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Model-Based Approaches in Developing an Advanced Aftertreatment System: An Overview

SAE International Journal of Advances and Current Practices in Mobility

Cummins Inc.-Changsheng Su, Joseph Brault, Achuth Munnannur, Z. Gerald Liu, Sean Milloy, Arvind Harinath, David Dunnuck, Ken Federle
  • Journal Article
  • 2019-01-0026
Published 2019-01-15 by SAE International in United States
Cummins has recently launched next-generation aftertreatment technology, the Single ModuleTM aftertreatment system, for medium-duty and heavy-duty engines used in on-highway and off-highway applications. Besides meeting EPA 2010+ and Euro VI regulations, the Single ModuleTM aftertreatment system offers 60% volume and 40% weight reductions compared to current aftertreatment systems. In this work, we present model-based approaches that were systematically adopted in the design and development of the Cummins Single ModuleTM aftertreatment system. Particularly, a variety of analytical and experimental component-level and system-level validation tools have been used to optimize DOC, DPF, SCR/ASC, as well as the DEF decomposition device. The highlights of this work can be summarized as follows: a). internal dosing is more efficient than external dosing to control HC slip; High CPSI DOCs show better HC oxidation performance at high SV due to enhanced mass transfer; b). the adopted advanced DPF technologies enable greater ash capacity for long maintenance intervals; c). SCR performance was optimized with the use of a hydrothermally robust Cu-Zeolite catalyst coated on high CPSI substrates.
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CFD Modeling of Tailpipe NOx Sensor Accuracy

SAE International Journal of Engines

Cummins Emission Solutions-Apoorv Kalyankar, Achuth Munnannur, Z. Gerald Liu
  • Journal Article
  • 03-11-04-0029
Published 2018-08-08 by SAE International in United States
In a modern diesel aftertreatment system, a sensor for nitrogen oxides (NOx) placed downstream of the selective catalytic reduction (SCR) catalyst is necessary to determine if the tailpipe NOx concentration remains below the applicable On-board diagnostic (OBD) threshold. Typically the same NOx sensor also provides feedback to the dosing control module to adjust diesel exhaust fluid (DEF) dosing rate thereby controlling tailpipe NOx and ammonia emissions. However, feedback signal sent by the tailpipe NOx sensor may not always be accurate due to reasons including non-uniformity in NOx and ammonia distributions at SCR outlet. Flow based metrics from computational fluid dynamics (CFD) analyses, that are typically used to qualitatively assess NOx sensor accuracy in different designs are often inadequate. In this work, an improved CFD analysis procedure has been developed for assessing NOx sensor accuracy. This approach enables a direct comparison of NOx sensor accuracy between different sampling probe and sensor designs. This improved modeling approach was first validated against test data without spray effects by injecting gaseous NOx in a 5″ pipe. The impact of…
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Predictive Modeling of Impact of ANR Non-Uniformity on Transient SCR System DeNOx Performance

Cummins Emission Solutions-Apoorv Kalyankar, Achuth Munnannur, Z. Gerald Liu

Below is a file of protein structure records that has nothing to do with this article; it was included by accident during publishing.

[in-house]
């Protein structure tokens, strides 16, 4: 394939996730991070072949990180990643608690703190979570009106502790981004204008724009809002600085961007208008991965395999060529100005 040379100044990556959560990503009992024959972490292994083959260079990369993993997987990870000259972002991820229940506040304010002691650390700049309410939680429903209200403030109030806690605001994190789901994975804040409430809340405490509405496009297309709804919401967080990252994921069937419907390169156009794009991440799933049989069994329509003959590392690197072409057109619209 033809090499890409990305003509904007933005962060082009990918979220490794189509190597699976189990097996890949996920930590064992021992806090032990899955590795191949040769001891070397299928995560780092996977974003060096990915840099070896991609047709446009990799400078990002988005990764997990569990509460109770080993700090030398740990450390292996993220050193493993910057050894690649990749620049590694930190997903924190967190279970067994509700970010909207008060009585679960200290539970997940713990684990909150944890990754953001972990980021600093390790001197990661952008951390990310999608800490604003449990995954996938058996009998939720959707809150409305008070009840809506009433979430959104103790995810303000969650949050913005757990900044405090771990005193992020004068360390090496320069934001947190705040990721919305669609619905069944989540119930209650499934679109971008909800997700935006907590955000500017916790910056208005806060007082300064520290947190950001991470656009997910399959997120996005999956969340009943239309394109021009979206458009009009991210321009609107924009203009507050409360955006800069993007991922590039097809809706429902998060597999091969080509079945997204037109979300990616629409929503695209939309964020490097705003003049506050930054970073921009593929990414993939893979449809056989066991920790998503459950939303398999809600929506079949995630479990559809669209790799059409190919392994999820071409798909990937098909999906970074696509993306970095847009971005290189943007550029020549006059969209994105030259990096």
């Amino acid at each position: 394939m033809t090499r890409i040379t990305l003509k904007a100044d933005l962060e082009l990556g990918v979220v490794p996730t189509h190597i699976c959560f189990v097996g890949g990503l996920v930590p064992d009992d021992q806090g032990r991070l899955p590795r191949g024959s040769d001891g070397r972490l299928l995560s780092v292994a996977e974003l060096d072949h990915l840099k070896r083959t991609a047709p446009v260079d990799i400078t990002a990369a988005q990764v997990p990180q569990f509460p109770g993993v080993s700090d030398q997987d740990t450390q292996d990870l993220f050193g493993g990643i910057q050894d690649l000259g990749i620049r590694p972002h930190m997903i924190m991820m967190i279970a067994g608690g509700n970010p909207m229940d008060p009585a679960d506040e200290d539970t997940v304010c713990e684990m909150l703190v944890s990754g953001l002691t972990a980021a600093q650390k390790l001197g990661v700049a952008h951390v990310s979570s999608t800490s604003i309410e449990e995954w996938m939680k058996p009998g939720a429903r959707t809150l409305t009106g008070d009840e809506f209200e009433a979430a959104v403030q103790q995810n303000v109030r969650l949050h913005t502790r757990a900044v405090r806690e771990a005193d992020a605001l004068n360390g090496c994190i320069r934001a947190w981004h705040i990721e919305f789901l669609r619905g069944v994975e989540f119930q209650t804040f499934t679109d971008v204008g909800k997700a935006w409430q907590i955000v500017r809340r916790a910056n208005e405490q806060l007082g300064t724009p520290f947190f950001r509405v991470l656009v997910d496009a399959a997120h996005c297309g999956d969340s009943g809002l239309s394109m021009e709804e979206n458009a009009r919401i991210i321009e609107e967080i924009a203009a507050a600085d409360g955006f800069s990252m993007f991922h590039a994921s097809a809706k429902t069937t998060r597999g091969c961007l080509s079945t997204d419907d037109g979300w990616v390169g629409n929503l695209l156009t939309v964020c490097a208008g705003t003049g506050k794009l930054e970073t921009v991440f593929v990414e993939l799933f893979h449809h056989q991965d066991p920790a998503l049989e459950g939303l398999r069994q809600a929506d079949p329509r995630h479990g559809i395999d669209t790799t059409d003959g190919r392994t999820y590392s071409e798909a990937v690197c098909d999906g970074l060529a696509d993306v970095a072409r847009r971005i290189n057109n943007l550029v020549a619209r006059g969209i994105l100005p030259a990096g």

Published 2015-04-14 by SAE International in United States
Selective catalytic reduction (SCR) is a promising technology for meeting the stringent requirements pertaining to NOx emissions. One of the most important requirements to achieve high DeNOx performance is to have a high uniformity of ammonia to NOx ratio (ANR) at the SCR catalyst inlet. Steady state 3D computational fluid dynamics (CFD) models are frequently used for predicting ANR spatial distribution but are not feasible for running a transient cycle like Federal Test Procedure (FTP). On the other hand, 1D kinetic models run in real time and can predict transient SCR performance but do not typically capture the effect of non-axial non-uniformities. In this work, two 3D to 1D coupling methods have been developed to predict transient SCR system performance, taking the effect of ANR non-uniformity into account. First is a probability density function (PDF) based approach and the second is a geometrical sector based approach. Steady state 3D CFD spray simulations are run under multiple test points and the effect of varying ANR uniformity index (UI) is taken into account adaptively while running transient…
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Thermal and Fluid Dynamic Considerations in Aftertreatment System Design for SCR Solid Deposit Mitigation

Cummins Emission Solutions-Achuth Munnannur, Mihai Chiruta, Z Gerald Liu
Published 2012-04-16 by SAE International in United States
Selective Catalytic Reduction (SCR) of oxides of nitrogen (NOx) with ammonia gas has established itself as an effective diesel aftertreatment technology to meet stringent emission standards enforced by worldwide regulatory bodies. Typically, in this technology, aqueous urea solution of eutectic composition - known as Diesel Exhaust Fluid (DEF) - is injected into hot exhaust gases leading to a series of thermal, fluid dynamic and reactive processes that eventually produces the ammonia necessary for NOx reduction reactions within monolithic catalytic substrates. Incomplete decomposition of the injected urea can lead to formation of solid deposits that adversely affect system performance by increasing the engine back pressure, reducing de-NOx efficiency, and lowering the overall fuel economy. In the present study, fundamental thermal and fluid dynamic factors that affect deposit formation and removal, and their relation to design and operating considerations of aftertreatment systems were explored using both simulations and experiments. Lagrangian Drop - Eulerian Fluid spray models were used to assess the deposit formation propensity, and to arrive at strategies that minimize the probability of formation of solid…